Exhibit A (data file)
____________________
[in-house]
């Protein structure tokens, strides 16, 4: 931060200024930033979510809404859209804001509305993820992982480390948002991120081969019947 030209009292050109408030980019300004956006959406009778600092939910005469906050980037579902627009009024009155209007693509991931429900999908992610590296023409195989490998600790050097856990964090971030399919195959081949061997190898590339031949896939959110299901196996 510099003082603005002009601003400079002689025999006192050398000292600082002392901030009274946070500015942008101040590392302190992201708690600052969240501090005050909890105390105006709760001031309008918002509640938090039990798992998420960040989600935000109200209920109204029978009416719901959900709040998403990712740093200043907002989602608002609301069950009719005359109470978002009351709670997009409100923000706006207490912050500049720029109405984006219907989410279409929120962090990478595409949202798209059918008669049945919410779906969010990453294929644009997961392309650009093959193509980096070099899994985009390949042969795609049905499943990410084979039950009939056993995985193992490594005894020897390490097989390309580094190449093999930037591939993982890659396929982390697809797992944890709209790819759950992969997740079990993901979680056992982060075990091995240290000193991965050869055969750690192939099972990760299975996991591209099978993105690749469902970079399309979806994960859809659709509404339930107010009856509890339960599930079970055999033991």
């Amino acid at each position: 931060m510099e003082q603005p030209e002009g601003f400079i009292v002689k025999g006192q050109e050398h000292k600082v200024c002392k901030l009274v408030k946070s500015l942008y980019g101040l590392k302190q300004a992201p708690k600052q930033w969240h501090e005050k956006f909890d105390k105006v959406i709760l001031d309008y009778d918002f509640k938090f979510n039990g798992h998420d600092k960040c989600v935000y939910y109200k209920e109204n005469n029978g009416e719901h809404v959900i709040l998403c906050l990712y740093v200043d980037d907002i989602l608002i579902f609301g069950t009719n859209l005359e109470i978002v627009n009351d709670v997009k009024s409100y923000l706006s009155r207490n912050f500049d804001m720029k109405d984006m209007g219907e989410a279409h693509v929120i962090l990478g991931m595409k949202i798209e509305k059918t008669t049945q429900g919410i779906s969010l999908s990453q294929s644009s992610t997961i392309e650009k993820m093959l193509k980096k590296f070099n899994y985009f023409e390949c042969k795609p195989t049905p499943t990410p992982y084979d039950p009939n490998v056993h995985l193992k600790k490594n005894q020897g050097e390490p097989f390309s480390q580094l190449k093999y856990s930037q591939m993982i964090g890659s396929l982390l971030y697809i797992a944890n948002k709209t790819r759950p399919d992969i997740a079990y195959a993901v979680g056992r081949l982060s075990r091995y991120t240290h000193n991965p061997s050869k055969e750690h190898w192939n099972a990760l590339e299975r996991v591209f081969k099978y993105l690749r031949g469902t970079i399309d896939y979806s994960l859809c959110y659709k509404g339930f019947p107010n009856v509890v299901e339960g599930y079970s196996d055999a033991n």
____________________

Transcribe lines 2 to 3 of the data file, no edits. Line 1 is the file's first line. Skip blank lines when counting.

């Protein structure tokens, strides 16, 4: 931060200024930033979510809404859209804001509305993820992982480390948002991120081969019947 030209009292050109408030980019300004956006959406009778600092939910005469906050980037579902627009009024009155209007693509991931429900999908992610590296023409195989490998600790050097856990964090971030399919195959081949061997190898590339031949896939959110299901196996 510099003082603005002009601003400079002689025999006192050398000292600082002392901030009274946070500015942008101040590392302190992201708690600052969240501090005050909890105390105006709760001031309008918002509640938090039990798992998420960040989600935000109200209920109204029978009416719901959900709040998403990712740093200043907002989602608002609301069950009719005359109470978002009351709670997009409100923000706006207490912050500049720029109405984006219907989410279409929120962090990478595409949202798209059918008669049945919410779906969010990453294929644009997961392309650009093959193509980096070099899994985009390949042969795609049905499943990410084979039950009939056993995985193992490594005894020897390490097989390309580094190449093999930037591939993982890659396929982390697809797992944890709209790819759950992969997740079990993901979680056992982060075990091995240290000193991965050869055969750690192939099972990760299975996991591209099978993105690749469902970079399309979806994960859809659709509404339930107010009856509890339960599930079970055999033991």
């Amino acid at each position: 931060m510099e003082q603005p030209e002009g601003f400079i009292v002689k025999g006192q050109e050398h000292k600082v200024c002392k901030l009274v408030k946070s500015l942008y980019g101040l590392k302190q300004a992201p708690k600052q930033w969240h501090e005050k956006f909890d105390k105006v959406i709760l001031d309008y009778d918002f509640k938090f979510n039990g798992h998420d600092k960040c989600v935000y939910y109200k209920e109204n005469n029978g009416e719901h809404v959900i709040l998403c906050l990712y740093v200043d980037d907002i989602l608002i579902f609301g069950t009719n859209l005359e109470i978002v627009n009351d709670v997009k009024s409100y923000l706006s009155r207490n912050f500049d804001m720029k109405d984006m209007g219907e989410a279409h693509v929120i962090l990478g991931m595409k949202i798209e509305k059918t008669t049945q429900g919410i779906s969010l999908s990453q294929s644009s992610t997961i392309e650009k993820m093959l193509k980096k590296f070099n899994y985009f023409e390949c042969k795609p195989t049905p499943t990410p992982y084979d039950p009939n490998v056993h995985l193992k600790k490594n005894q020897g050097e390490p097989f390309s480390q580094l190449k093999y856990s930037q591939m993982i964090g890659s396929l982390l971030y697809i797992a944890n948002k709209t790819r759950p399919d992969i997740a079990y195959a993901v979680g056992r081949l982060s075990r091995y991120t240290h000193n991965p061997s050869k055969e750690h190898w192939n099972a990760l590339e299975r996991v591209f081969k099978y993105l690749r031949g469902t970079i399309d896939y979806s994960l859809c959110y659709k509404g339930f019947p107010n009856v509890v299901e339960g599930y079970s196996d055999a033991n």